At Pickman Hall Wednesday evening, the Calidore String Quartet drew deep draughts from the master and debuted a modern homage. [continued]
Bobby McFerrin, the vocalist responsible for the 1988 hit tune Don’t Worry Be Happy, appeared Sunday at Symphony Hall alongside multi-instrumentalist Louise Cato, bass vocalist Joey Blake, human percussionist David Worm, The Singing Tribe, and special guest Meredith Monk. [continued]
The distinguished, award-winning, many-ventured Pittsburgh-born pianist and professor is not old in years, but on Tuesday at Seully Hall he gave a lesson in keyboard performance of a sort seldom heard in concerts anymore. [continued]
Sudbury Savoyards kicked off its 59th season with six spirited performances of H.M.S. Pinafore, or the Lass that Loved the Sailor which concluded on February 29th [continued]
After hearing the Haydn Enthusiasts at the first concert of “Music Mondays,” I can say that the auguries look very positive for the ensemble and the series. [continued]
Dang Thai Son returned to Jordan Hall Saturday night for his 6th performance in Boston sponsored by the Foundation for Chinese Performing Arts. His salon-style concert of Debussy, Chopin, and Schubert invited us to dance. [continued]
Masterworks Chorale programmed works from composers who, to some extent, musically begat one another, concluding with Ernest Bloch’s remarkably moving Avodath Hakodesh, at Old South Church in Boston on Sunday. Organist Ross Wood and baritone Ian Pomerantz highlighted the proceedings [continued]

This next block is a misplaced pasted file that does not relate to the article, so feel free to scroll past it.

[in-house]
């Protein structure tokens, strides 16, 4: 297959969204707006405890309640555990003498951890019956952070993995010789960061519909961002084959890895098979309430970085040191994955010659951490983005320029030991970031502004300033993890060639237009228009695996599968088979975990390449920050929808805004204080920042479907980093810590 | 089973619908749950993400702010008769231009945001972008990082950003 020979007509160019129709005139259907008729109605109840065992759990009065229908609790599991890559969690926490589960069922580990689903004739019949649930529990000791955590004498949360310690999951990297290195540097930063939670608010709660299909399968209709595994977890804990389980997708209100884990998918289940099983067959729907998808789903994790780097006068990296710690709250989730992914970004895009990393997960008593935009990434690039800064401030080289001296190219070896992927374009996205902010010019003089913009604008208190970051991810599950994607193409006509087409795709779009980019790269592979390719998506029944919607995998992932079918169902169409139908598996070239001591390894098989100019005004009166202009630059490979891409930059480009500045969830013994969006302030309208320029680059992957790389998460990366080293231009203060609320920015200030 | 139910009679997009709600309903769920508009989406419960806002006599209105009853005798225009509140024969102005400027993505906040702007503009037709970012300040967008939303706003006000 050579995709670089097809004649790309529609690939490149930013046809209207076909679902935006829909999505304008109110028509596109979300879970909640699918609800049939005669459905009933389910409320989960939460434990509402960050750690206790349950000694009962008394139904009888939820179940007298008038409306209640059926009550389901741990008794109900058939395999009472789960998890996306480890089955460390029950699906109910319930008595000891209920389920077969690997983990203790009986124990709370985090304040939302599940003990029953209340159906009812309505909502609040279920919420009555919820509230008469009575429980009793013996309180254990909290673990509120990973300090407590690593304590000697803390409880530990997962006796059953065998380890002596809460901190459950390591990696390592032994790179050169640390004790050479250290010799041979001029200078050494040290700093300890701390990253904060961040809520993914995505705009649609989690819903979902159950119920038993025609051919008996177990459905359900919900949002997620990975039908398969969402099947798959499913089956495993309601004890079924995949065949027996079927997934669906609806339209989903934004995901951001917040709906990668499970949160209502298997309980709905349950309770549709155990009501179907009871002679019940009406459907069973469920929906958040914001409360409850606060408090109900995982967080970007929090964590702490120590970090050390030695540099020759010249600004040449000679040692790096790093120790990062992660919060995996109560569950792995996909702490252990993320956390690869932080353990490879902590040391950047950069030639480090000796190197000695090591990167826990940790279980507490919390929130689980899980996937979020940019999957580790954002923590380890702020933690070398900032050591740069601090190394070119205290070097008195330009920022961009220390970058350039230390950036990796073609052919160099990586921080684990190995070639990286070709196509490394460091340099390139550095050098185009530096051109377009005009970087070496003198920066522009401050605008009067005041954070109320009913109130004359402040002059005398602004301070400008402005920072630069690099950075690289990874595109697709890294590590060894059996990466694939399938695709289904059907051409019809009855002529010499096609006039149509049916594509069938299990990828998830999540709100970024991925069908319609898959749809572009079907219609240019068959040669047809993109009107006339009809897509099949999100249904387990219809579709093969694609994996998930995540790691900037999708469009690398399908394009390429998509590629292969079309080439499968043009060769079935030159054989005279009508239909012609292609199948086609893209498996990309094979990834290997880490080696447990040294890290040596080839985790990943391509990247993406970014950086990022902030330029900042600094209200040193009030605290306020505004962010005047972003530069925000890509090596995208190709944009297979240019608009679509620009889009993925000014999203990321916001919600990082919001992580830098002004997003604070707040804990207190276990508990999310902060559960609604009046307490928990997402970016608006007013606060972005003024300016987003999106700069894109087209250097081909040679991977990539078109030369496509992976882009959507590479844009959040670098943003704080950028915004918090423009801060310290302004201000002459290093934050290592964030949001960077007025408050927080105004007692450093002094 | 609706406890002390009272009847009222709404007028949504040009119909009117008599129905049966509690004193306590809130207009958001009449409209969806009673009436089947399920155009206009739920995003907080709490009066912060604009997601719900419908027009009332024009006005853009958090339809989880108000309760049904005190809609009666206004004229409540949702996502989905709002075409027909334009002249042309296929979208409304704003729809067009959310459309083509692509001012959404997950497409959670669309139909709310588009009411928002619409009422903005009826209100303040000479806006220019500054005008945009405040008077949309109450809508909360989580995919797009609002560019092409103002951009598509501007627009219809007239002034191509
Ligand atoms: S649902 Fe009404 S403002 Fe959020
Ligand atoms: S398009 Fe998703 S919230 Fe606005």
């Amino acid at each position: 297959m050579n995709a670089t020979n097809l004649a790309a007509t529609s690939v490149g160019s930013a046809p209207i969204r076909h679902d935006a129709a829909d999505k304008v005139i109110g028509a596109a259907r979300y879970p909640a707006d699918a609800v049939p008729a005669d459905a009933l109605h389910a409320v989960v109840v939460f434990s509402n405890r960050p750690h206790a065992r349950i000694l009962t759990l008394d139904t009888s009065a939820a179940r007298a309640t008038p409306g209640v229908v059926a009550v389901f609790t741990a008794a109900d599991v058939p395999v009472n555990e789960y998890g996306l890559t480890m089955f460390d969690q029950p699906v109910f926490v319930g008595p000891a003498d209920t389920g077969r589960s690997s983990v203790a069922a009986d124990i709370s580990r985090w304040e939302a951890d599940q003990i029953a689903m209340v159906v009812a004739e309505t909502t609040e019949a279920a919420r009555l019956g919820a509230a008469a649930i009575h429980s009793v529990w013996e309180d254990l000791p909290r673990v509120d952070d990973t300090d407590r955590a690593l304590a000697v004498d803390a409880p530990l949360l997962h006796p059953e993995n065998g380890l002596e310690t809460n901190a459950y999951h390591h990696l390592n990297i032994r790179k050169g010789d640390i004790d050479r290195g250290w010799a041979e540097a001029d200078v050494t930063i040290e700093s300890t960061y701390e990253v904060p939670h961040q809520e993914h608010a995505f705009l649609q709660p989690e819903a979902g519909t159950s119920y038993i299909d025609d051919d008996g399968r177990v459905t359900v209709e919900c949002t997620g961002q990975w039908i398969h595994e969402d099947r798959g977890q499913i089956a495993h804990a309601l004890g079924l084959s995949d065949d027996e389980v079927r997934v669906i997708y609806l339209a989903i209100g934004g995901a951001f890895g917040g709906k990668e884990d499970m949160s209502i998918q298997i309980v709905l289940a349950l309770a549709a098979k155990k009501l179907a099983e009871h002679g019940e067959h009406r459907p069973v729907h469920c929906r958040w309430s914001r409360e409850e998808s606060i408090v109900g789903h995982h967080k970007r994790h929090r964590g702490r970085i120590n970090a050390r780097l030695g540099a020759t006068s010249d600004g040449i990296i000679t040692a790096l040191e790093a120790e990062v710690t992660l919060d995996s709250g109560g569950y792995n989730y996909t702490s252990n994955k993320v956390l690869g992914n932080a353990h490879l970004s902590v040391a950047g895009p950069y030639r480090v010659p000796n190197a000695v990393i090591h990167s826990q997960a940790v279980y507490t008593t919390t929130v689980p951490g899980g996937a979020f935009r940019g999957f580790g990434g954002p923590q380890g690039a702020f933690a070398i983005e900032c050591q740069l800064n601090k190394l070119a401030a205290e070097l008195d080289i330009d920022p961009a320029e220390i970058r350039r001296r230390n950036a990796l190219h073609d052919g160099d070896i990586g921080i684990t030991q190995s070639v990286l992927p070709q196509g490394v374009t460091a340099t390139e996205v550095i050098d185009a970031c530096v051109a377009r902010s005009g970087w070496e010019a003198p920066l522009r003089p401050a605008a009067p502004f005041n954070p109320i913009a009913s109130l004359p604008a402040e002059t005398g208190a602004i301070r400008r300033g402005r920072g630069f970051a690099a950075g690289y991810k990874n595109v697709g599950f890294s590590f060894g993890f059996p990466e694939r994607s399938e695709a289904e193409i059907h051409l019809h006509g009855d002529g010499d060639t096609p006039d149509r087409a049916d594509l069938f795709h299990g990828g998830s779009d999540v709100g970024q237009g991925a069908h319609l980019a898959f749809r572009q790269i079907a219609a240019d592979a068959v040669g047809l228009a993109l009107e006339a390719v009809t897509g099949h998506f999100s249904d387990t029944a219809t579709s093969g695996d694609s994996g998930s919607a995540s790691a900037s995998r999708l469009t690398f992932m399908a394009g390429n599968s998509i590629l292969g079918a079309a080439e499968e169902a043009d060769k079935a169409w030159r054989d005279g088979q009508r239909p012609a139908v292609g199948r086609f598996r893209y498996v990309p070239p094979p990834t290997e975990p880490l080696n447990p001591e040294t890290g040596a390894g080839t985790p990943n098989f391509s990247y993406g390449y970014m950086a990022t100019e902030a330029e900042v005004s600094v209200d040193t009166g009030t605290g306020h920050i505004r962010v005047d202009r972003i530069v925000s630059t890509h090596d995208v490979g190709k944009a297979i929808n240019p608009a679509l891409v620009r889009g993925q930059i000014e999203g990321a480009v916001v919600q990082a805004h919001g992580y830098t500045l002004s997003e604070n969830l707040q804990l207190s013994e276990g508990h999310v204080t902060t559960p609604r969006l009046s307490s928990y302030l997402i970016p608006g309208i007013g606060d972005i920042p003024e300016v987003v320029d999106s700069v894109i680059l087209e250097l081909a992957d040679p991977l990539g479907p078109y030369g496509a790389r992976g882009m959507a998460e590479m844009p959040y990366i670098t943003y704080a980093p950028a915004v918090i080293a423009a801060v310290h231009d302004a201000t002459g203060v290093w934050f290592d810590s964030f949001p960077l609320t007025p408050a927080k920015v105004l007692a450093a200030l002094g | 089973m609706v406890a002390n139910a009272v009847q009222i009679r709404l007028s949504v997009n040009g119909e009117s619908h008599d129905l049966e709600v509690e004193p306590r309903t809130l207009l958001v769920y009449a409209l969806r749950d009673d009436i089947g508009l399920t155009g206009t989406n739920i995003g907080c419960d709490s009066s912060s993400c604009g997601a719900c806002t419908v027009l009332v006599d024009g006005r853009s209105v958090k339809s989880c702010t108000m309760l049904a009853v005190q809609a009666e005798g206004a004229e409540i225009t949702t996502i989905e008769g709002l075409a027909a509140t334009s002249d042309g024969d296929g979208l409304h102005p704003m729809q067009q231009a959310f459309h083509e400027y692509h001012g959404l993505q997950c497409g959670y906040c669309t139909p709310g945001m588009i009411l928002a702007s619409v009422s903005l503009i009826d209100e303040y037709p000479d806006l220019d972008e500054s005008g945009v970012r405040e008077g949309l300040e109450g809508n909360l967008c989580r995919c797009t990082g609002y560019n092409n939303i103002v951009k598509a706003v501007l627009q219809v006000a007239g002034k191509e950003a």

Boston Early Music Festival (BEMF) brought super novae performances from the ensemble and Swedish mezzo-soprano Ann Hallenberg to Emmanuel Church last Friday [continued]
What do musicologists do during the Lockdown? Well, some of them write memoirs. A friend of mine, a composer, told me that whenever he talked with strangers in northern Minnesota and mentioned that he was a musician by profession, they would say to him, “You’re a musician? I wonder if you could tell me what to do for my sore throat?” My friend thus learned that in Fargo-Moorhead, “musician” means “singer.” Around New England, when people ask me what is my profession, I say “music professor,” although now retired. Sometimes I say “musician.” “What kind of musician?” “Professor of music.” “Oh.”
But because of my know-it-all personality, which often radiates smartass, I’ve been called “professor” ever since I was ten. Within my own trade I am known as a musicologist, supposedly a specialist in Musikwissenschaft, musical science. There are various kinds of musicologists. I’ve been a member of the American Musicological Society since 1964, when the society was essentially an academic society for historical musicologists. My graduate training included historical musicology, music theory, and composition, all areas in which I taught at the college level for 36 years. I claim to be principally an analytical musicologist, in an area which sometimes dips into music theory and history of musical style. Another area in which I have worked extensively is documentary musicology, in which I have had little training but a lot of experience, and this is what I want to discuss today.